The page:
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Brazil economy in need of reforms, reduced state bloat

03 october 2013, 12:53
0
Brazil, Latin America's economic behemoth, is in dire need of structural reforms and reduced government bloat to fuel sustainable growth, AFP reports citing analysts.

This, they add, will not happen overnight and will take massive political will.

"Brazil's problem is that it carries a heavy load: the State," said economist Pedro Tuesta of the 4Cast consulting firm in Washington.

"There needs to be a radical change in the role of the State. Prioritize the country's infrastructure more than control the private sector," he argued.

On Wednesday, credit rating agency Moody's lowered its outlook for Brazil's sovereign debt from "positive" to only "stable."

"Key credit metrics are deteriorating, especially Brazil's government debt-to-GDP and the investment-to-GDP ratios," it said, warning that Brazil faces a protracted period of low growth.

In 2010, the economy posted 7.5 percent GDP growth after contracting 0.2 percent in the wake of the 2008 sub prime crisis.

In late 2009, influential British weekly The Economist, projecting a Brazilian economic rebound, posted a picture of Rio's iconic Christ the Redeemer statue on its cover, taking off like a rocket.

But two years later, the country grew a paltry 2.7 percent and an anemic 0.9 percent last year. This year the economy is projected to expand by only 2.5 percent.

The Economist recently portrayed the statue as a wayward rocket spiraling downwards and asked whether Brazil had blown it.

But, in the wake of last June's massive street protests against corruption and poor social services, President Dilma Rousseff, rejects criticism of the country's economic performance.

"We are the only major country with full employment. We have posted the third-best growth figures in the world during the second quarter. Whoever bets against Brazil will always lose," she added.

The world's top producer of coffee, sugar and orange juice and one of the biggest producers of meat, soybeans and iron ore, Brazil has benefited from high commodity prices on world markets.

Why the end to high growth?

"This price increase was artificial, fueled by zero interest rates in the United States and the huge demand from China," said economist Enrique Alvarez of New York-based IdeaGlobal.

Brazil, now the world's seventh largest economy, also boosted domestic demand. Its middle class expanded and improved its purchasing power amid a continuing low jobless rate.

With the domestic currency, the real, appreciating against the dollar, Brazilians increasingly traveled and shopped abroad, a trend that is continuing although now the real is depreciating.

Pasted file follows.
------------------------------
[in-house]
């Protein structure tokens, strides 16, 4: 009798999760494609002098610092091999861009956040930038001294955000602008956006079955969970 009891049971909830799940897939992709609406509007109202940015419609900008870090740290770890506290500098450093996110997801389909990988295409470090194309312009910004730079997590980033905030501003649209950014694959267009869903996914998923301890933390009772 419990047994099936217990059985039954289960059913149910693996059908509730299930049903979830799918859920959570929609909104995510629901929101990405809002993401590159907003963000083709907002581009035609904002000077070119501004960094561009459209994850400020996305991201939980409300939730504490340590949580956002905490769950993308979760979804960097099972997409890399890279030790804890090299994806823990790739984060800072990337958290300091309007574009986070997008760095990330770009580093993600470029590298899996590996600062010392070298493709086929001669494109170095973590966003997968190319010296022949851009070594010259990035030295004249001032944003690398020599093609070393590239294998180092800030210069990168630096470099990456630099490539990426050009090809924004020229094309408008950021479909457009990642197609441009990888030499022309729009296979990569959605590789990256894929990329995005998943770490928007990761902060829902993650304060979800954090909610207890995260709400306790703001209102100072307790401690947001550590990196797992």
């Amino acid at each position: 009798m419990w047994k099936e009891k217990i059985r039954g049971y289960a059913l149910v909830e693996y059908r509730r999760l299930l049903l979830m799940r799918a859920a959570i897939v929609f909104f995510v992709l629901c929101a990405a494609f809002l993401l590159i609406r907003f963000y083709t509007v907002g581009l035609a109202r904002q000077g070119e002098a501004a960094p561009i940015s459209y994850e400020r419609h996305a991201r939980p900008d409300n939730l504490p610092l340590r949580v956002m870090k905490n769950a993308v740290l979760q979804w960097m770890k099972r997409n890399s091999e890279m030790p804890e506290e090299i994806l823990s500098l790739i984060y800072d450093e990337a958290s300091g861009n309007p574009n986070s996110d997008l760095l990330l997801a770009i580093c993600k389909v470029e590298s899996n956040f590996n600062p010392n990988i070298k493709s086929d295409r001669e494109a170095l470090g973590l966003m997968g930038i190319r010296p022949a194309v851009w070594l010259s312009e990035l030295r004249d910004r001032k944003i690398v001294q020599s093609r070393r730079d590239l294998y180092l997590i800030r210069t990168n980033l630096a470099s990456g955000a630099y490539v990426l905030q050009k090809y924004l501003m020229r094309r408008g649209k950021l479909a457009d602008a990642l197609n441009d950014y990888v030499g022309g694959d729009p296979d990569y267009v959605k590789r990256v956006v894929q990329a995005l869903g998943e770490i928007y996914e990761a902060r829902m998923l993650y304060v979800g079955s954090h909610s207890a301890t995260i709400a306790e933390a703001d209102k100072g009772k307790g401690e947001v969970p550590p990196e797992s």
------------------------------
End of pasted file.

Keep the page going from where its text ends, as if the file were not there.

Yet now the commodity price boom is over. And stimulus packages could be phased out at any time in major economies.

Meanwhile strong domestic demand and a global drought are pushing local prices upward while inflation is approaching the upper limit of the official target set at 6.5 percent.

The Central Bank opted to hike its base rate to nine percent to rein in surging consumer prices, which impacted growth.

Hobbled by inadequate infrastructure

Faced with chronically inadequate domestic infrastructure, Brazil is now trying to stimulate private investment to finance ports, highways and multi-million-dollar oil projects by state-run energy giant Petrobras to tap the country's huge deep-water oil reserves.

"We see positive initiatives, infrastructure concessions (...). But for the country to grow 2.5 percent, we need structural reforms. We need to reduce the tax burden, have more competitive (interest) rates, huge investment in infrastructure," Andre Gerdau, president of the steel group Gerdau, told the economic daily Valor.

The government recently held two auctions for highway construction, but one did not attract any bidders.

In a recent meeting with entrepreneurs in New York, Rousseff vowed to respect the rules of the game for investors.

But analysts believe that the so-called "Brazil Cost," the excessive operational costs associated with doing business in this country, is a barrier to increased growth through private sector investment.

For Alvarez, the issue is still how to restructure state machinery and in turn stimulate business creation and job creation.

The World Cup, which Brazil will host next year, can provide a welcome boost, with market analysts expecting a 2.2 percent expansion of GDP as a result.

But in the short term, the country will still reel from problems associated with the global economic instability.

"Brazil is a giant in terms of natural resources. And being a giant, it can move powerfully at times. But it carries a lot of fat and not much in the way of muscle," Alvarez said.

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